I’ve been hit by WannaCrypt, should I pay the ransom?

I’ve been hit by WannaCrypt, should I pay the ransom?

The global ransomware crisis was big news this month, not just because of its size and reach – but because of the victims. This wasn’t a calculated attack on a company that should have better systems in place, or a government with a chequered moral past, but instead an indiscriminate, worldwide attack. It affected local authorities, the NHS and private computers in equal measure.

Though these victims may not appear to be big targets ripe for extortion, they’re actually some of the easiest prey for attackers. After all, their limited tech knowledge means they’re more likely to inadvertently download the software in the first place, then also less able to fix the problem themselves. As such, these groups may well be the most willing to cough up a ransom.

So if the worst has come to worst and you’ve been hit by WannaCrypt, should you pay the fee?

The short answer is “no”.

Though the typical figure of around £300 may seem like a price worth paying for irreplaceable images or documents, the fact remains that paying up is unlikely to get them back anyway. Unsurprisingly, those cybercriminals are not always the most trustworthy of individuals and although the ransomware might promise users the necessary tools and decryption keys, the reality isn’t always quite so clean cut.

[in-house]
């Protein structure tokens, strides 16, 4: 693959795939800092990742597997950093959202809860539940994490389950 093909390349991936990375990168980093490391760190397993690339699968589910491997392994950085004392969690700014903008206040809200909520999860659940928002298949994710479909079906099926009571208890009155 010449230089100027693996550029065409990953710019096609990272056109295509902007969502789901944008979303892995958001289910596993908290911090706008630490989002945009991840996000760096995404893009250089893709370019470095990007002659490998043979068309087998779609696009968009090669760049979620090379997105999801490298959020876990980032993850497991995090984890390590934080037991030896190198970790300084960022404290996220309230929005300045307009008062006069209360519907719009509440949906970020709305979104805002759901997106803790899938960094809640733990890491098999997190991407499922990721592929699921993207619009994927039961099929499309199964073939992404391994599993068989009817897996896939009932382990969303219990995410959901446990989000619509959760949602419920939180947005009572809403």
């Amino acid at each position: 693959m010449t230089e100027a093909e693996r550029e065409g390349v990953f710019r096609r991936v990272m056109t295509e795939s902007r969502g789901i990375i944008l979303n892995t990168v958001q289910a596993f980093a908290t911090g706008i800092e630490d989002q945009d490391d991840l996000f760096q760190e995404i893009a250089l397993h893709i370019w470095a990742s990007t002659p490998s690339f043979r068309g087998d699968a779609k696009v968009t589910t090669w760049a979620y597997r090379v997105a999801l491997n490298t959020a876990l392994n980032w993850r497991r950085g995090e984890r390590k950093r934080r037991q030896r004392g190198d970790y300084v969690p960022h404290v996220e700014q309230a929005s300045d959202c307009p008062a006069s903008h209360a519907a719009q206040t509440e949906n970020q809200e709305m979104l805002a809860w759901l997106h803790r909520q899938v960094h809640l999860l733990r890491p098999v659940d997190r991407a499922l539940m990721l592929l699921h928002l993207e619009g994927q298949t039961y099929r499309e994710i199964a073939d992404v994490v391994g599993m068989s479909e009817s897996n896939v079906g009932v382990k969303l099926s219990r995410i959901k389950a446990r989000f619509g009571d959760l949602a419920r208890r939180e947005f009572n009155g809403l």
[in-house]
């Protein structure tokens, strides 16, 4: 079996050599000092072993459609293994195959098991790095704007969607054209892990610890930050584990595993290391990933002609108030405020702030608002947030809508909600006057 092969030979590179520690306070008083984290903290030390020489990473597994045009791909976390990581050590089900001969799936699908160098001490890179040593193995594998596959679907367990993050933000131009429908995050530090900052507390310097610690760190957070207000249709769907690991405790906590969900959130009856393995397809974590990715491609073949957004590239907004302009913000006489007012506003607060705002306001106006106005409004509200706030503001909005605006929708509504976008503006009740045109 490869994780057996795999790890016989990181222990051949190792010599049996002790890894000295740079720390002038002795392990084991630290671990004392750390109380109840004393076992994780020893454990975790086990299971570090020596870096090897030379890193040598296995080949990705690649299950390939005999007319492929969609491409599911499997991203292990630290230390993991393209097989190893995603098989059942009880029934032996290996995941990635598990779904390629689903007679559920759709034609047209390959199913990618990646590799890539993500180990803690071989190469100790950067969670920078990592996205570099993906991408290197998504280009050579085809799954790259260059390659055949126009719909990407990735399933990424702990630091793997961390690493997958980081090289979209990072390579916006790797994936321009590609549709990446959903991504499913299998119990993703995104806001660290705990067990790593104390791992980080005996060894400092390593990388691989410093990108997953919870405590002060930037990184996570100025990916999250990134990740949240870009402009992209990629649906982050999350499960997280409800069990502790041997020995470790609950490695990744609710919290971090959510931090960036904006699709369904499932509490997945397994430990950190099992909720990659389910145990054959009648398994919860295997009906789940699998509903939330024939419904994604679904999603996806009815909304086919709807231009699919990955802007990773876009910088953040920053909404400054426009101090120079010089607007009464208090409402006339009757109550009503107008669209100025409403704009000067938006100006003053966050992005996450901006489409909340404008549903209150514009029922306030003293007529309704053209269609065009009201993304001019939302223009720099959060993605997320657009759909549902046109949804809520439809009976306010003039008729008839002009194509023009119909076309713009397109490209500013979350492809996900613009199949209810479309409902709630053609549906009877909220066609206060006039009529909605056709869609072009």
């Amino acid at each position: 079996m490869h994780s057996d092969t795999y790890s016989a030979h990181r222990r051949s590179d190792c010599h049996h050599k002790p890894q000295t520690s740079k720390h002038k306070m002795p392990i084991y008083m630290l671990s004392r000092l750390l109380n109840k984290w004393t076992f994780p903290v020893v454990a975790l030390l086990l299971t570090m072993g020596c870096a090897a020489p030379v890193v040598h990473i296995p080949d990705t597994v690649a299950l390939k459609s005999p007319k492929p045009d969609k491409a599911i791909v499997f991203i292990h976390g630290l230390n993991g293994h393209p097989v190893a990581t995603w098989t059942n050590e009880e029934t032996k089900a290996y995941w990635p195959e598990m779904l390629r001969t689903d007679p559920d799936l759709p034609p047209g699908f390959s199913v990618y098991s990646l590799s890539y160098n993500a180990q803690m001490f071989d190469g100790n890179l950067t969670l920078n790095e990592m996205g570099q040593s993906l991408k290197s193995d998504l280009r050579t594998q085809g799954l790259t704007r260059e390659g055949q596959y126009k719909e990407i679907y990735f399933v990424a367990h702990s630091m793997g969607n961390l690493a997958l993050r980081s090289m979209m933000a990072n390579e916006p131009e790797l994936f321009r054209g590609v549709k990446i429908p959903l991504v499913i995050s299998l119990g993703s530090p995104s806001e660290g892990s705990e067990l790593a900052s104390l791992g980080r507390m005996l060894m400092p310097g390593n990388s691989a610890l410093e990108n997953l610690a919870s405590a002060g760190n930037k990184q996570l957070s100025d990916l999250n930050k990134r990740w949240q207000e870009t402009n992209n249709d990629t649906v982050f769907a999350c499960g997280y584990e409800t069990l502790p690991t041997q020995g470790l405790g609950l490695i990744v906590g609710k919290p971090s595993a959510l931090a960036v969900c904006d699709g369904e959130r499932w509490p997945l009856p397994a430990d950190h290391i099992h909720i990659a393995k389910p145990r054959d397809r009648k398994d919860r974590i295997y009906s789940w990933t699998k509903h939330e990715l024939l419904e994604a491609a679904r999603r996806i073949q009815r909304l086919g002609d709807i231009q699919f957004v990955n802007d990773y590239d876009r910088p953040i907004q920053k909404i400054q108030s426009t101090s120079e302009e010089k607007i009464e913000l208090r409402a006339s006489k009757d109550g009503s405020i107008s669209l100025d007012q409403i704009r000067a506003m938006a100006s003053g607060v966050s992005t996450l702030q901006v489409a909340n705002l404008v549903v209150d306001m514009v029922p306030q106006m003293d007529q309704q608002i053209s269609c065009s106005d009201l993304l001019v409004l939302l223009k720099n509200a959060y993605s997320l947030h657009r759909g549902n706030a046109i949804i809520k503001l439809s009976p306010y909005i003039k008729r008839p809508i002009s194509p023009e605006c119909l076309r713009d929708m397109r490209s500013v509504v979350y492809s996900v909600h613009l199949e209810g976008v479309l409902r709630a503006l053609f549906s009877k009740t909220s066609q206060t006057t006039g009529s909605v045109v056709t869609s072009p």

As cyber security expert Matthew Hickey told the BBC, “a manual human operator must activate decryption.” Therefore, even if they have the best of intentions, a simple error could result in the files being lost forever. However, even this is giving these cyber criminals more honour than is probably wise. After all, once the ransom has been paid they have no real need (nor obligation) to dutifully keep to their word.

If all that wasn’t enough, researchers looking into the WannaCrypt software have found it’s coded rather sloppily. If this negligence runs throughout the whole operation, it’s unlikely the system even has a viable way of decrypting files – meaning that encrypted files are as good as destroyed from the very beginning.

So though it may be small comfort for those affected, it may be preferable to write off those encrypted files altogether, as trying to get them back would likely be a fool’s errand (and a costly one at that). Instead, use this as a lesson for getting a strong backup. After all, ransomware hackers have no power over users when their files are saved in more than one place.

Published On: May 22, 2017/By /Categories: All news items, Security/
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